Message In A Bottle: Lessons for The Green Building Movement about the Myth of PVC Recycling

Bill Walsh | June 29, 2004 | Materials

A new report by the Grassroots Recycling Network (GRRN)[1], Message In A Bottle: The Myth of PVC Recycling,[2] demonstrates that "PVC recycling does not exist, cannot exist, and is not wanted by the plastics recycling industry," according to GRRN Project Coordinator, Toral Jha.

Although the report focuses on bottle and container markets because they are "the most mature, economically viable market for post consumer plastics,"[3] it holds important lessons for the green building community. Among these are insights gleaned from much-heralded PVC recycling efforts by carpet makers Interface and Collins and Aikman.

Acknowledging that these programs are the high-water mark of PVC recycling in the building industry, the report characterizes them as exceptions that prove the general rule: "PVC carpet recycling by Interface and Collins and Aikman represent unique investments by two niche companies . . . But their practices so far, have still fallen short of true closed-loop PVC recycling and do not provide examples that can be transferred to other sectors."[4] PVC is fatally handicapped by its varied formulations, and its toxic additives and byproducts. These make it impossible to economically collect, transport, sort and remanufacture PVC. They may make PVC recycling a source of toxic releases, a concern yet to be investigated due to the paucity of PVC recycling operations.

The report also reminds us to evaluate all vinyl industry claims skeptically, at best. Citing industry advertisements and fact sheets circa 1989-1991[5], the report documents the birth of the public relations strategy now trained on the green building movement. According to the report: "[T]he vinyl industry first issued position papers that represented that PVC could be recycled. Then it commissioned life cycle analyses and technical studies that suggested it could be recycled. . . When those efforts failed to deflect critical attention. . . [they] established a price support program . . . ." This doubled (emphasis added) the PVC recycling rate to two percent[6] until the program ended in 1996[7].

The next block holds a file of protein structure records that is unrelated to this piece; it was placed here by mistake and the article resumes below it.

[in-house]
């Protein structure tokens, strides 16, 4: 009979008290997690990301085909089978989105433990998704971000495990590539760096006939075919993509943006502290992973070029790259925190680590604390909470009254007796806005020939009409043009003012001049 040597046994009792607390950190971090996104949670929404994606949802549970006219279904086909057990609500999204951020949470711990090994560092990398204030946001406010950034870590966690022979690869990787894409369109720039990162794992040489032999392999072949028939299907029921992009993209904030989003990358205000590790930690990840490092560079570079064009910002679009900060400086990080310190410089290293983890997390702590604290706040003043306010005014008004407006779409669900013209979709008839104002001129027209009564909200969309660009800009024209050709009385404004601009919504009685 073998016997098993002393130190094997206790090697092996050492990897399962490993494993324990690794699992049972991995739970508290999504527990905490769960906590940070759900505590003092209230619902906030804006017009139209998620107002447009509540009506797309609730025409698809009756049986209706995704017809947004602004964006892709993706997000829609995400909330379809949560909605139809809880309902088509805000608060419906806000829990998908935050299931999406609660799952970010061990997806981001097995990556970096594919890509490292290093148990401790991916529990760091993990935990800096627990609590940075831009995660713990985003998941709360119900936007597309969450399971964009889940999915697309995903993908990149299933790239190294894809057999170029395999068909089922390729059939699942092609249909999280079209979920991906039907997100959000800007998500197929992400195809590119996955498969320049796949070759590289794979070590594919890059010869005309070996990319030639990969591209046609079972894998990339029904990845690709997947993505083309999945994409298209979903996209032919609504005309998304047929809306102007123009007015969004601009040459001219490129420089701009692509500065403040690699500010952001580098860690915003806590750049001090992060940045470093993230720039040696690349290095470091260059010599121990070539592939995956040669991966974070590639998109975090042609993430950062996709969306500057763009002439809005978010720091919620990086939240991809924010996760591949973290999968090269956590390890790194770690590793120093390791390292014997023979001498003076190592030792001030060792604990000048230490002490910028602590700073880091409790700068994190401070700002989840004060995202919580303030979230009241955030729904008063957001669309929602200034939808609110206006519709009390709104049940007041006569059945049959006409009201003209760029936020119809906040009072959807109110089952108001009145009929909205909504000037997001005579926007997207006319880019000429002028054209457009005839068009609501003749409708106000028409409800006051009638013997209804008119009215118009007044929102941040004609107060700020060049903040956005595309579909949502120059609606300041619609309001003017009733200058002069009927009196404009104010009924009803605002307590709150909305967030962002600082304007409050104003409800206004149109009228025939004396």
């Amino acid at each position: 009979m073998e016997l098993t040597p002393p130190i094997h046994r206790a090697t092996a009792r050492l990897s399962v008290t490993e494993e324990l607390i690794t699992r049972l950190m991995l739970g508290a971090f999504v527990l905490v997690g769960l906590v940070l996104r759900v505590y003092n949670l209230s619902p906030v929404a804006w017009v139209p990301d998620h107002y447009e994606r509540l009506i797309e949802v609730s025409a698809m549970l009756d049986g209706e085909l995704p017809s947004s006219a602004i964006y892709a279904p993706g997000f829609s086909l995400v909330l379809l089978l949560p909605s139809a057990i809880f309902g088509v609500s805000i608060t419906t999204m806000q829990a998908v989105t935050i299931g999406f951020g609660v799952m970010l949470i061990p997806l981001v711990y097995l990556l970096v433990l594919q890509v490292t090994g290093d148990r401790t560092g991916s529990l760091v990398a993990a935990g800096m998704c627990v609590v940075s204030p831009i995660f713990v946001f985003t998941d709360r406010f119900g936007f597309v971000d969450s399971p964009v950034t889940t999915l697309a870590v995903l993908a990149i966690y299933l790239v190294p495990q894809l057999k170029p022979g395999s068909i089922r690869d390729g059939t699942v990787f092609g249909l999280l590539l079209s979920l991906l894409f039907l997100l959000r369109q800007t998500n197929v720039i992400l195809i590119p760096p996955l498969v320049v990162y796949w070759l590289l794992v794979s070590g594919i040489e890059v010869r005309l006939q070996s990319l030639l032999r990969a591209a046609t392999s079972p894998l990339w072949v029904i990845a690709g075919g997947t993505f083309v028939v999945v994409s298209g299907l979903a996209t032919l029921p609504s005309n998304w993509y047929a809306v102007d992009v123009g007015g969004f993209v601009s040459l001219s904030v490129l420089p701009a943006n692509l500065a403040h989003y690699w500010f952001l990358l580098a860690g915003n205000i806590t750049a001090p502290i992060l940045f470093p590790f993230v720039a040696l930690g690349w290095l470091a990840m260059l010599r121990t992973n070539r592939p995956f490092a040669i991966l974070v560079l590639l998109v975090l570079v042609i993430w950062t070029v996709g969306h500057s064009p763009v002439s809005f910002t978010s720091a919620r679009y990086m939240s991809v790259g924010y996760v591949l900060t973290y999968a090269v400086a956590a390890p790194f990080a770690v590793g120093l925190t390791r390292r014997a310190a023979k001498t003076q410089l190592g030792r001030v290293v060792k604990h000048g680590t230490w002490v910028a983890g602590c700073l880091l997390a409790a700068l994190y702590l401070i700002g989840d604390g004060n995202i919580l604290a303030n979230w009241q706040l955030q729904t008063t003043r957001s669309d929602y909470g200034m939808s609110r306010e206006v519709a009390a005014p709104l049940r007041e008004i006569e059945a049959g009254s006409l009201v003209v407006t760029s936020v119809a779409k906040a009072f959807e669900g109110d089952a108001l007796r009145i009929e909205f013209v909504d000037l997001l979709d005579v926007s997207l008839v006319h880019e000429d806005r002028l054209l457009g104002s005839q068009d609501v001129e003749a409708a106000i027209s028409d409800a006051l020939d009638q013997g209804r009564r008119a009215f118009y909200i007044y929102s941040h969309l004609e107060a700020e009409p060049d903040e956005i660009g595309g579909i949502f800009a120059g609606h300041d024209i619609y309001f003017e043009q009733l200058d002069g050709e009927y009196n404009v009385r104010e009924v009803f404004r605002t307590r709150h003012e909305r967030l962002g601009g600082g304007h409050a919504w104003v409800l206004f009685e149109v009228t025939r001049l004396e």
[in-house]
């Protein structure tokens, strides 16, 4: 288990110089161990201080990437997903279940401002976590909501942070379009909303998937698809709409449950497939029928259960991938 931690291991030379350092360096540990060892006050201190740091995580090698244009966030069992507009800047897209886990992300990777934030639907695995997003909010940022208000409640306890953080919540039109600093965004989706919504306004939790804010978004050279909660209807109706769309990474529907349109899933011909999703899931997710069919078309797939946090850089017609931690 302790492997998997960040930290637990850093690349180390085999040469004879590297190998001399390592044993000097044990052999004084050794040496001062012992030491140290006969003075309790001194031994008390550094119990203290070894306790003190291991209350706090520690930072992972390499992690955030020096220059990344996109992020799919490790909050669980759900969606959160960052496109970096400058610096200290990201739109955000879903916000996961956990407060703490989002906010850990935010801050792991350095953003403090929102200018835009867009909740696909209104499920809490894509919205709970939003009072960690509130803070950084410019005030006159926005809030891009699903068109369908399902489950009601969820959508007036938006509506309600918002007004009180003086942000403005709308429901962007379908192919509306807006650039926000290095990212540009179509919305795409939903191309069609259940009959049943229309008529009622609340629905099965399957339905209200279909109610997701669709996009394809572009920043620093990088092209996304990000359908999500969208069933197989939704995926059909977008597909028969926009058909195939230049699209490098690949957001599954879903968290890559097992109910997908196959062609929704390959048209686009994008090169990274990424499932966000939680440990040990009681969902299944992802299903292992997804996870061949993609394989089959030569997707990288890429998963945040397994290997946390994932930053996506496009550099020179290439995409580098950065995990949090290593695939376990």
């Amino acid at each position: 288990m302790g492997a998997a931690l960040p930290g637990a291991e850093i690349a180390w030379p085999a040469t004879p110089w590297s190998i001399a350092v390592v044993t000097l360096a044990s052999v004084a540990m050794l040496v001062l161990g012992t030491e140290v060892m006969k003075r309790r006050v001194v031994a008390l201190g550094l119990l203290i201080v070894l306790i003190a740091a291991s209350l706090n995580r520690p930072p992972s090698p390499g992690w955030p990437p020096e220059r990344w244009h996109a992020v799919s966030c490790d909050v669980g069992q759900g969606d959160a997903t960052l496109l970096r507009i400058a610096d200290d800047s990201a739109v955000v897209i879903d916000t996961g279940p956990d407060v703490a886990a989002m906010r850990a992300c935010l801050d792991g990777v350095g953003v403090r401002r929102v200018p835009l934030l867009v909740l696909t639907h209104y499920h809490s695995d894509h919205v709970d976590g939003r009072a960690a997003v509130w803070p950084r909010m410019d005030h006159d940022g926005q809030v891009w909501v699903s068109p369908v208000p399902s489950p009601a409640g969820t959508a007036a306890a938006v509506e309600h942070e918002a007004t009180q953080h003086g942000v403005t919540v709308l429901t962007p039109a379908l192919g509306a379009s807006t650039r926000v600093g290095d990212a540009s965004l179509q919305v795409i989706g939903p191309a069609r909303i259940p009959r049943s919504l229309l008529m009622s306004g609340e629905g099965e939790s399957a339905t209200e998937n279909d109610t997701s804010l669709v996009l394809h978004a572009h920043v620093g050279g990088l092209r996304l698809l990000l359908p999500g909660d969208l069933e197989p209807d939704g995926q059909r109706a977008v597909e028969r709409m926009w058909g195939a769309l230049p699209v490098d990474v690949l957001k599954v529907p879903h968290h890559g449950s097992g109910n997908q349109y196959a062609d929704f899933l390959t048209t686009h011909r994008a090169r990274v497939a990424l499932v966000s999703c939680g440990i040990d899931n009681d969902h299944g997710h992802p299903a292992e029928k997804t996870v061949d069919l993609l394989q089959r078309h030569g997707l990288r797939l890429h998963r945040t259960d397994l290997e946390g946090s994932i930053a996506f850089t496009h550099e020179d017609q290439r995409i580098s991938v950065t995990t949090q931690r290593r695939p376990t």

A decade later the industry has little to show for itself but a string of failures and more empty rhetoric. One searches in vain for documentation of post-consumer recycling rates on the Vinyl Institute website. One does find a prominent reference to Center for Plastics Recycling and Research at Rutgers University[8], which, according to a 1996 Plastics News article, closed due to "industry indifference."[9] The site does list a few manufacturers of so-called recycled PVC products, but most are obvious down-cycling or post-industrial (as opposed to post-consumer) operations.[10] When Greenpeace tested allegedly recycled PVC window frames in Europe, the group reported that "None of the seven tested samples were really recycled window frames."[11]

Each year tons of PVC is manufactured into building materials, which now vie for LEED credits and other "green" designations. PVC isn't, can't be and won't be recycled in any meaningful way, ever. Every PVC product we use -- from shampoo bottles to "green" roofs -- is a precursor to toxic waste that our kids will inherit.

Get the message?


[1] Grassroots Recycling Network

[2] Anderson, Peter. Message in a Bottle: The Myth of PVC Recycling

[3] Message In A Bottle, p.6,

[4] Message in a Bottle, p.23,

[5] Message in a Bottle, page 20, footnote 25,

[6] Message in a Bottle, page 20,

[7] Message in a Bottle, page 22,

[8] Vinyl Institute,

[9] Message in a Bottle, page 21, footnote 31,

[10] Vinyl Institute,

[11] Greenpeace, PVC Waste and Recycling: Solving a Problem or Selling a Poison?